"It's funny how the colors of the real world only seem really real when you viddy them on the screen."

Tuesday, January 1, 2013

Movies About Teenagers Coping With Life

Kindness slays me.  I can sit stone-faced while people are slaughtered and abused and love dies and all hope is lost, but one act of kindness and I'm a puddle on the floor.

I watched two movies that deal with a similar theme of coping - specifically, New York teens dealing with angst.  One was nasty, the other nice.

First I watched Margaret.  It got mixed reviews, but if people like it, they generally think it's a masterpiece - an operatic film with huge messages for the world.  I found it intriguing, but annoying.

It's got an amazing cast: Anna Paquin, Matt Damon, Allison Janney, Matthew Broderick, and Mark Ruffalo in the first unlikable character I've seen him play.  Paquin plays Lisa, a 17-year-old who distracted a bus driver who ran a red light and killed a pedestrian which prompted a lawsuit.  Lisa held the dying woman's hand and talked to her as she bled out.  The rest of the movie is about her trying to cope with this ordeal, the guilt she feels for the part she played in the accident, all by herself.  She keeps insisting her mom's not there for her, even though mom keeps asking to help.  Lisa's stubborn and arrogant and wavers between loving the drama and being completely traumatized by it.  The portrayal of a teen in crisis is very realistic.  She's just on the brink of getting that the whole world isn't about her, so she's scrambling relentlessly to draw attention to herself at every turn.

But there's a larger message that some reviewers get very excited about.  In one of her classes - some kind of amazing debating class with two teachers - arguments centre around 9/11, the Israeli invasion of Palestine, the Iraq and Afghanistan invasion, and whether or not the America government is a terrorist organization.  The journey Lisa takes through all her crap is apparently mirroring the journey America is taking to get over itself.  As if.

The problem I had with the film, is that Lisa is too unlikable for me to care about her.  She's realistic, but I'd like to avoid her for now until she grows up a bit.  There's just a brief moment at the end where we get the idea that she's figuring it out, but it's too little to make up for having to watch her drama unfold for hours.
This is a C+ for me.

The nice movie about coping is It's Kind of a Funny Story.  It's a feel-good movie about mental illness.  It follows Craig, a 16-year-old who came close to jumping off a bridge, but walked into the local hospital instead.  He didn't have a major traumatic event like Lisa, just the daily grind of more pressures than he could handle.

There are a few issues with the reality of the set-up:  The psychiatric wing of the hospital has a rule that if you ask to be admitted voluntarily, you have to stay for five days no matter what, but legally they can only detain a voluntary patient for up to 24 hours - but then there'd be no movie.  The patients regularly escape the wing for fun and games elsewhere in the building - there seems to be no security personnel at all. Visitors drop in whenever they feel like it - night or day.  Patients can call anyone they want at any time.   They take away patients' belts and shoelaces, but not the drawstrings in their sweatshirts....  But this isn't a documentary (although some people will come away thinking this is what it's really like).  And it's no Girl, Interrupted.  It's much much lighter, yet no less watchable.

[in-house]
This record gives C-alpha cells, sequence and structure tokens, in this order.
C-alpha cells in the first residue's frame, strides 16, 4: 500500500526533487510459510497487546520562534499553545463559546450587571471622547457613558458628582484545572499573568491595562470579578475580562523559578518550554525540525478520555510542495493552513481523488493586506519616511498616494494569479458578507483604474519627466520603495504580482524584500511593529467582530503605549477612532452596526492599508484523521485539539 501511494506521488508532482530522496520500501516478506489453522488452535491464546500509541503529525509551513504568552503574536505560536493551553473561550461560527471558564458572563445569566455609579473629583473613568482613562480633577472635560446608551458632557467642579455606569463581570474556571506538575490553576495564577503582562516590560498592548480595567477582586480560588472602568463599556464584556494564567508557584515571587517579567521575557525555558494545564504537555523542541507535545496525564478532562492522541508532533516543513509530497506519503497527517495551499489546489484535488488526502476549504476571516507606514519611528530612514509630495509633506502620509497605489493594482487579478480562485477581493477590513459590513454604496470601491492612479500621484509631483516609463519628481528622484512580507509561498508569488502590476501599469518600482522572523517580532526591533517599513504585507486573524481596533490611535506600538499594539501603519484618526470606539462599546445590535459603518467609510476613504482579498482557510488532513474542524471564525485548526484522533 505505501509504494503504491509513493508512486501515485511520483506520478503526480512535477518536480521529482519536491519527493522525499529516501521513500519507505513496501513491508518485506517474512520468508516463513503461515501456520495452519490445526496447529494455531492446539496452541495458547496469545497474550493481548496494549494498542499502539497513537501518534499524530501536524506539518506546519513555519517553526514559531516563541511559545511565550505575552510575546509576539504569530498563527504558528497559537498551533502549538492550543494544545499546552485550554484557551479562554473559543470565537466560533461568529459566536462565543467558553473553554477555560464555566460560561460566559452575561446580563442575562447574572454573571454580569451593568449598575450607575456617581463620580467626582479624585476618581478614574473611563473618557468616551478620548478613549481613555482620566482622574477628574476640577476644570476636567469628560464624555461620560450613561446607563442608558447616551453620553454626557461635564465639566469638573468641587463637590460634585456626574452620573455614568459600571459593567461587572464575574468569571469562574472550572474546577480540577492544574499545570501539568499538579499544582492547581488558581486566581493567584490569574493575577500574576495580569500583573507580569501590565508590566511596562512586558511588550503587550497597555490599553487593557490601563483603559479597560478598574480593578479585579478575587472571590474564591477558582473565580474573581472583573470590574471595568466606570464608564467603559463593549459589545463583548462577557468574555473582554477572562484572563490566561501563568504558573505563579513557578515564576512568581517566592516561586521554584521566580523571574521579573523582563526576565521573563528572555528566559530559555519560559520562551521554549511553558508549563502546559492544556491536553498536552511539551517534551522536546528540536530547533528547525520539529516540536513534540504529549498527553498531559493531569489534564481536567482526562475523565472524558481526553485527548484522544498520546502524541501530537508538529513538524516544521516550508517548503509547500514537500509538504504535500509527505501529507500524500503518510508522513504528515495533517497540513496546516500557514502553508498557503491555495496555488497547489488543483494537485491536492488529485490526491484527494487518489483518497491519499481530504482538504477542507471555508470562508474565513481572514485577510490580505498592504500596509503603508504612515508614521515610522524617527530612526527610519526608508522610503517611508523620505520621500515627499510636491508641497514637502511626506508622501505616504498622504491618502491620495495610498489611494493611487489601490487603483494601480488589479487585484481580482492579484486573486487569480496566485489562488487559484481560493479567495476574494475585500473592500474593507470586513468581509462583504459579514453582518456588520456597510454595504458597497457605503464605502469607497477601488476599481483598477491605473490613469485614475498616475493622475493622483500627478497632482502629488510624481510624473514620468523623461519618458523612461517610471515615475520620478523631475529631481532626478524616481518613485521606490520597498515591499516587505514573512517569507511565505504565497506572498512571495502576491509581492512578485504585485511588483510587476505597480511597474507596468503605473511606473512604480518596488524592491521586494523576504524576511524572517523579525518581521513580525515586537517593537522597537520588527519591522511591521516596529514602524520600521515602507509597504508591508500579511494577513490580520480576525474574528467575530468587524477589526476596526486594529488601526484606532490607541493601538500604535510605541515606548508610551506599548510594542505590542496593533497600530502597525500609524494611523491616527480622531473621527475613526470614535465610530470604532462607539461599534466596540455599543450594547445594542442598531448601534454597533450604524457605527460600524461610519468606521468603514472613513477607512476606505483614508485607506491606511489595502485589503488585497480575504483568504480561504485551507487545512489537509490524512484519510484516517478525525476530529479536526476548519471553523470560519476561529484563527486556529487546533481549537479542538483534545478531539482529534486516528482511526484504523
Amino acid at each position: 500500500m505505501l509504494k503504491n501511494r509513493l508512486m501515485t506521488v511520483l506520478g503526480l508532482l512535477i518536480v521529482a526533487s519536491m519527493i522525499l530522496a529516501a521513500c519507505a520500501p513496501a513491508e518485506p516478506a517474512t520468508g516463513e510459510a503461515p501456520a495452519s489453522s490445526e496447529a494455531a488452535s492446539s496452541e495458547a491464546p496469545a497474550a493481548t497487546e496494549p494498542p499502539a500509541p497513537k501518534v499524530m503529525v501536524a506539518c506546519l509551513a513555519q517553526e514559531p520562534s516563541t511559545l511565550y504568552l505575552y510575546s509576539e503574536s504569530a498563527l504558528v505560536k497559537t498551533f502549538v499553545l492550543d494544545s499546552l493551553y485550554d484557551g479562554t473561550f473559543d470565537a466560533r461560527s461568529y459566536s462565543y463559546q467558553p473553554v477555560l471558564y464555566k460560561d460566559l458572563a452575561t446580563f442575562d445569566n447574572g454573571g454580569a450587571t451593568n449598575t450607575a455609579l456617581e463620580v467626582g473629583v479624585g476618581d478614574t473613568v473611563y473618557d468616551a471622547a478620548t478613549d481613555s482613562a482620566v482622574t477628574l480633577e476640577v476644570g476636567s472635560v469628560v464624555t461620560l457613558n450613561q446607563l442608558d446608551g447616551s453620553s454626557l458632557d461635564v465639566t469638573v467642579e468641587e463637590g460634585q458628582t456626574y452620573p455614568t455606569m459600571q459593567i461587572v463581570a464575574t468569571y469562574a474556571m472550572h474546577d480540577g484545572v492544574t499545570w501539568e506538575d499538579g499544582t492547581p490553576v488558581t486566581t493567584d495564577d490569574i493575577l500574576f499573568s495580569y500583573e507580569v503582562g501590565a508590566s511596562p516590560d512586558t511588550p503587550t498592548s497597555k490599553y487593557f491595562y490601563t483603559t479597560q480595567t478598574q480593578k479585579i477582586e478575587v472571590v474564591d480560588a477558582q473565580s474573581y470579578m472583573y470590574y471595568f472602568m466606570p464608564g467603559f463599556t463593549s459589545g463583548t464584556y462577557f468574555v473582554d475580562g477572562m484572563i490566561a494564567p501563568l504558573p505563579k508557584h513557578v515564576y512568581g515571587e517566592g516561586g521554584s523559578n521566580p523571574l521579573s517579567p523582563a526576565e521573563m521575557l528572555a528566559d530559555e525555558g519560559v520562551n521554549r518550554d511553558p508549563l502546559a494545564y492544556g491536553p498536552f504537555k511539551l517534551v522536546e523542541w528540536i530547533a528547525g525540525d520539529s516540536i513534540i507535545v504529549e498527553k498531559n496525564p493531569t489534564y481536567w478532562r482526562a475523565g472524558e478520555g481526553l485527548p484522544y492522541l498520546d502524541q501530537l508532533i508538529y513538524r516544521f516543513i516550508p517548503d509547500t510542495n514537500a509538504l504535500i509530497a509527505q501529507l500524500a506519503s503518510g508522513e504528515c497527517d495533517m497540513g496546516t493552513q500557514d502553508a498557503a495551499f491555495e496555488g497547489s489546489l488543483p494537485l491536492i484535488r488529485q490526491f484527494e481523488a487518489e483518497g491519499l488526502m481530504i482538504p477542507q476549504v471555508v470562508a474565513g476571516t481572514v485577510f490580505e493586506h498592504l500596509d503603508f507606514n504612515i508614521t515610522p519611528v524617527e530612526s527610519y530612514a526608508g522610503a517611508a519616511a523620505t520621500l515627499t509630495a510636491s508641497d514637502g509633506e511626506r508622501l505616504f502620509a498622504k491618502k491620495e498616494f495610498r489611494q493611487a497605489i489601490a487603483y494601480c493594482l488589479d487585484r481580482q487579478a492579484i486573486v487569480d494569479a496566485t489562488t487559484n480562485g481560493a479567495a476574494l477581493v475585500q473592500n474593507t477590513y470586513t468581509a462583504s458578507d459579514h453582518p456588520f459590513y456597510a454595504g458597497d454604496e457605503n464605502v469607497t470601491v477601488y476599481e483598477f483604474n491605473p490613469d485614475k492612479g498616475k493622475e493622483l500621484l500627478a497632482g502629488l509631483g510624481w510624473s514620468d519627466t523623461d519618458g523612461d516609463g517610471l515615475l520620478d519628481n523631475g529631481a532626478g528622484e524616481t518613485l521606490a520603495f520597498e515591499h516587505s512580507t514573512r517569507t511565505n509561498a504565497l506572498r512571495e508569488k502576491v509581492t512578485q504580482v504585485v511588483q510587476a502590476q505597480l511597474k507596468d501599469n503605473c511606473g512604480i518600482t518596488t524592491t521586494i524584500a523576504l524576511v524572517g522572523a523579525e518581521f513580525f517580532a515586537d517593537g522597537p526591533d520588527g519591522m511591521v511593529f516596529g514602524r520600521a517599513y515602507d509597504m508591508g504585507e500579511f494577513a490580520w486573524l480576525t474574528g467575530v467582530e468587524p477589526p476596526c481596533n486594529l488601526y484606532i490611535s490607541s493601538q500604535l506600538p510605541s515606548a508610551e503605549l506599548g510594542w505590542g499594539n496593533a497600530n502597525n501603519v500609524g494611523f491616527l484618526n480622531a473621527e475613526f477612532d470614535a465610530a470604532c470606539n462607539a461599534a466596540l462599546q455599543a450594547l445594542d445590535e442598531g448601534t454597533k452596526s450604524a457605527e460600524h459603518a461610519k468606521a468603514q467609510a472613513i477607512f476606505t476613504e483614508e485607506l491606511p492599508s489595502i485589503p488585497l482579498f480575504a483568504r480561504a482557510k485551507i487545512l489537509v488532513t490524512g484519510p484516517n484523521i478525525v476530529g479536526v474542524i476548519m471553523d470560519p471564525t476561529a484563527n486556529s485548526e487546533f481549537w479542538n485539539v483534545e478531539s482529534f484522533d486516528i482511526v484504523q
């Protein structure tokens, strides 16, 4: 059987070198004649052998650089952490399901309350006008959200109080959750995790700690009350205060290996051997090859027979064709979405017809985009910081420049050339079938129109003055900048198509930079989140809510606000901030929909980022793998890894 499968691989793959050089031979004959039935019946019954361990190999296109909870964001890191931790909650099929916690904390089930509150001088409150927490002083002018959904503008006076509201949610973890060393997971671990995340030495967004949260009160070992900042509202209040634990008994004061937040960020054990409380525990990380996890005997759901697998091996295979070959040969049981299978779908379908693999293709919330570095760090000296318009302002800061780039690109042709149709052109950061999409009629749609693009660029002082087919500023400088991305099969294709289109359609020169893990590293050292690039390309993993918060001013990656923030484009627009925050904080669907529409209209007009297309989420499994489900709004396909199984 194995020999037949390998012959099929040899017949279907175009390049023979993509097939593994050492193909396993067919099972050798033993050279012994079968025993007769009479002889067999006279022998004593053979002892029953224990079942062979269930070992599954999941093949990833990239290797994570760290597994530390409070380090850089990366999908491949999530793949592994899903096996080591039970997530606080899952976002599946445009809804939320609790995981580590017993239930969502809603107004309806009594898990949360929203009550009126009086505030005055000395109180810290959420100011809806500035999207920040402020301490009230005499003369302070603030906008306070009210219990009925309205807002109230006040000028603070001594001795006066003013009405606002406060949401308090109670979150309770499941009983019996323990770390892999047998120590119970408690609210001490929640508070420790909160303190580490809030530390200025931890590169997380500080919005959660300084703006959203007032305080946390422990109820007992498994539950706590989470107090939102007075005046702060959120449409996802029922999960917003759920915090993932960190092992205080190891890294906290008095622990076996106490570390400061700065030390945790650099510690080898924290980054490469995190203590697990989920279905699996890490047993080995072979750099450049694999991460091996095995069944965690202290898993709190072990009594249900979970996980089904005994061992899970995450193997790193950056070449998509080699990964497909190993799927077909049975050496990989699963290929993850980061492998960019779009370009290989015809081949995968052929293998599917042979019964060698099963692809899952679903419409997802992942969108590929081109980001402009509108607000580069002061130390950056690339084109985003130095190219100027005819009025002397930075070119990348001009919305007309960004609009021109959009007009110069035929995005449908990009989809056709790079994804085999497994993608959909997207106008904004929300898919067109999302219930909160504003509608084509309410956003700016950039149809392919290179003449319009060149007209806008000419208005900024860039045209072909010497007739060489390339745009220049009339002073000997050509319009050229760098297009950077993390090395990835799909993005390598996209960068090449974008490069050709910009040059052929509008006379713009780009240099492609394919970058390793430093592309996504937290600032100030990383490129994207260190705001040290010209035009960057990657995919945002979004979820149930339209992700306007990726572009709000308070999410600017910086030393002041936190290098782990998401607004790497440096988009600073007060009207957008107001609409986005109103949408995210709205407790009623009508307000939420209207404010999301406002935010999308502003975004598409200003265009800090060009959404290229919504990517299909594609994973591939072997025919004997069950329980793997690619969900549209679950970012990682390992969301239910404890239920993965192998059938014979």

The film reminded me of a book, The Bear's Embrace, about a woman with PTSD who spent some time in a psychiatric hospital.  She said that what really helped her was the other patients' total belief in her experiences and acceptance of her rather than rote sessions with the doctors.  This film shows a similar camaraderie and acceptance of one another juxtaposed with visitors calling the patients weird or yelling at them for not being able to get their shit together.  It's a wonder more of us aren't having issues with life.

Over his five days, Craig grows up and recognizes that he should be grateful for all he has.  The main reason this movie is preferable to Margaret is that we get to actually see Craig's character development instead of just hoping it gets better after the film ends.  He becomes more other-centered and starts noticing the beauty in the world.   We're rewarded for watching him slog through depression a bit (a really little bit).

I like the film because it reminds us that lots of people are walking around depressed, and that it can really help to try to find ways to help others and/or to try to find some beauty in the world - anything to get outside yourself.  Friends can be great too, but that can be hit and miss.

I'll give it a solid B.  

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